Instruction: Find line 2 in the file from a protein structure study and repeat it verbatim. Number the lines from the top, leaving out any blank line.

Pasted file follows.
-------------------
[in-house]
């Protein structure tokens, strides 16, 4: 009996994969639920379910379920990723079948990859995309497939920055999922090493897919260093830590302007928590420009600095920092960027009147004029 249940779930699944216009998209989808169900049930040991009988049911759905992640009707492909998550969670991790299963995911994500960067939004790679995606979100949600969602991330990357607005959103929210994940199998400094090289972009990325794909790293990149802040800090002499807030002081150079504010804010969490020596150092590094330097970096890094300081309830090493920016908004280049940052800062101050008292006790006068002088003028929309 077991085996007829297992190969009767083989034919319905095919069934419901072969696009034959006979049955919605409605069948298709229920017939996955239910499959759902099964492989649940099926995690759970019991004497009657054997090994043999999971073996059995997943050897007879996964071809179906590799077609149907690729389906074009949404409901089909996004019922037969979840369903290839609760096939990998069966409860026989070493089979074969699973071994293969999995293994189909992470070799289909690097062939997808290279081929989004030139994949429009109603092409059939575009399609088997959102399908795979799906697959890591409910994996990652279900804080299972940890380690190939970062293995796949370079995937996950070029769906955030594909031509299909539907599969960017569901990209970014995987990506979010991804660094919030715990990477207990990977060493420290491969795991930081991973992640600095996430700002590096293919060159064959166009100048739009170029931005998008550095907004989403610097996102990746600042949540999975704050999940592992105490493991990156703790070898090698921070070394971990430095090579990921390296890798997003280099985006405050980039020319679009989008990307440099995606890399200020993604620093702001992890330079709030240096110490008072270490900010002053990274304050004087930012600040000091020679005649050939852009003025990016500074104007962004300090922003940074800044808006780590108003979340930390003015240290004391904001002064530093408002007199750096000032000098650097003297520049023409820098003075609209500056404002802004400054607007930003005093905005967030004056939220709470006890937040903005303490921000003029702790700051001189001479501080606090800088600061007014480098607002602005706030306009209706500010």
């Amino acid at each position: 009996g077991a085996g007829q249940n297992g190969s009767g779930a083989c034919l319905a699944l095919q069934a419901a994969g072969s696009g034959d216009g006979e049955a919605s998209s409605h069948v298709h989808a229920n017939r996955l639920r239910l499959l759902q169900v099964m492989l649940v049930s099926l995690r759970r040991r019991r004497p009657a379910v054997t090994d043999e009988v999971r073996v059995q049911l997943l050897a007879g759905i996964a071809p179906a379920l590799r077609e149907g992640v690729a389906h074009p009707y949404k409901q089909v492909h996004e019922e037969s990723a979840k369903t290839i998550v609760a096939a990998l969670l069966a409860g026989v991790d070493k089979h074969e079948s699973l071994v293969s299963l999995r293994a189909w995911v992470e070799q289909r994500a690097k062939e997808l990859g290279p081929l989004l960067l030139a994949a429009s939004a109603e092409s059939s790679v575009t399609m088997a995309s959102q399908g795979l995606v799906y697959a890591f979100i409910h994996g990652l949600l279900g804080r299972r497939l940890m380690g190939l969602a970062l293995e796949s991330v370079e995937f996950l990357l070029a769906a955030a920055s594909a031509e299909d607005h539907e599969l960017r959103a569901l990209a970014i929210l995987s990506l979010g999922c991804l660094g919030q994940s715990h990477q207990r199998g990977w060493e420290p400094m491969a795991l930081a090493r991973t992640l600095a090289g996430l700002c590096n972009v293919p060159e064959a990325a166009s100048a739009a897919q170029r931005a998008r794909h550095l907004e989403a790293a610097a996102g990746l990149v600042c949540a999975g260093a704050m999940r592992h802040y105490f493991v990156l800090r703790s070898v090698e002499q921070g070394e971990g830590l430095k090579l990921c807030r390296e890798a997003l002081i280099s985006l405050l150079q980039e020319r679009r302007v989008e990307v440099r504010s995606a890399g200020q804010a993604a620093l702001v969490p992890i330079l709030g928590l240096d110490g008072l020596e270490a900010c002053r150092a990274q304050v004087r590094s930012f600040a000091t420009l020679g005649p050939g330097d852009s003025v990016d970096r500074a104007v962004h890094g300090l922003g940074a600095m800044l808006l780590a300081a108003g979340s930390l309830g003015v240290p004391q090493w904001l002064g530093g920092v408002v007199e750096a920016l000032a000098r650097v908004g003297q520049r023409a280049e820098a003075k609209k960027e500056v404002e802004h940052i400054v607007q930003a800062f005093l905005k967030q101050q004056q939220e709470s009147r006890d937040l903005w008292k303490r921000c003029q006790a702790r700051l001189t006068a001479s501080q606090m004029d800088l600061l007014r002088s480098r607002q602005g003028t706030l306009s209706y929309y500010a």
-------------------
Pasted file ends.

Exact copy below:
């Protein structure tokens, strides 16, 4: 009996994969639920379910379920990723079948990859995309497939920055999922090493897919260093830590302007928590420009600095920092960027009147004029 249940779930699944216009998209989808169900049930040991009988049911759905992640009707492909998550969670991790299963995911994500960067939004790679995606979100949600969602991330990357607005959103929210994940199998400094090289972009990325794909790293990149802040800090002499807030002081150079504010804010969490020596150092590094330097970096890094300081309830090493920016908004280049940052800062101050008292006790006068002088003028929309 077991085996007829297992190969009767083989034919319905095919069934419901072969696009034959006979049955919605409605069948298709229920017939996955239910499959759902099964492989649940099926995690759970019991004497009657054997090994043999999971073996059995997943050897007879996964071809179906590799077609149907690729389906074009949404409901089909996004019922037969979840369903290839609760096939990998069966409860026989070493089979074969699973071994293969999995293994189909992470070799289909690097062939997808290279081929989004030139994949429009109603092409059939575009399609088997959102399908795979799906697959890591409910994996990652279900804080299972940890380690190939970062293995796949370079995937996950070029769906955030594909031509299909539907599969960017569901990209970014995987990506979010991804660094919030715990990477207990990977060493420290491969795991930081991973992640600095996430700002590096293919060159064959166009100048739009170029931005998008550095907004989403610097996102990746600042949540999975704050999940592992105490493991990156703790070898090698921070070394971990430095090579990921390296890798997003280099985006405050980039020319679009989008990307440099995606890399200020993604620093702001992890330079709030240096110490008072270490900010002053990274304050004087930012600040000091020679005649050939852009003025990016500074104007962004300090922003940074800044808006780590108003979340930390003015240290004391904001002064530093408002007199750096000032000098650097003297520049023409820098003075609209500056404002802004400054607007930003005093905005967030004056939220709470006890937040903005303490921000003029702790700051001189001479501080606090800088600061007014480098607002602005706030306009209706500010």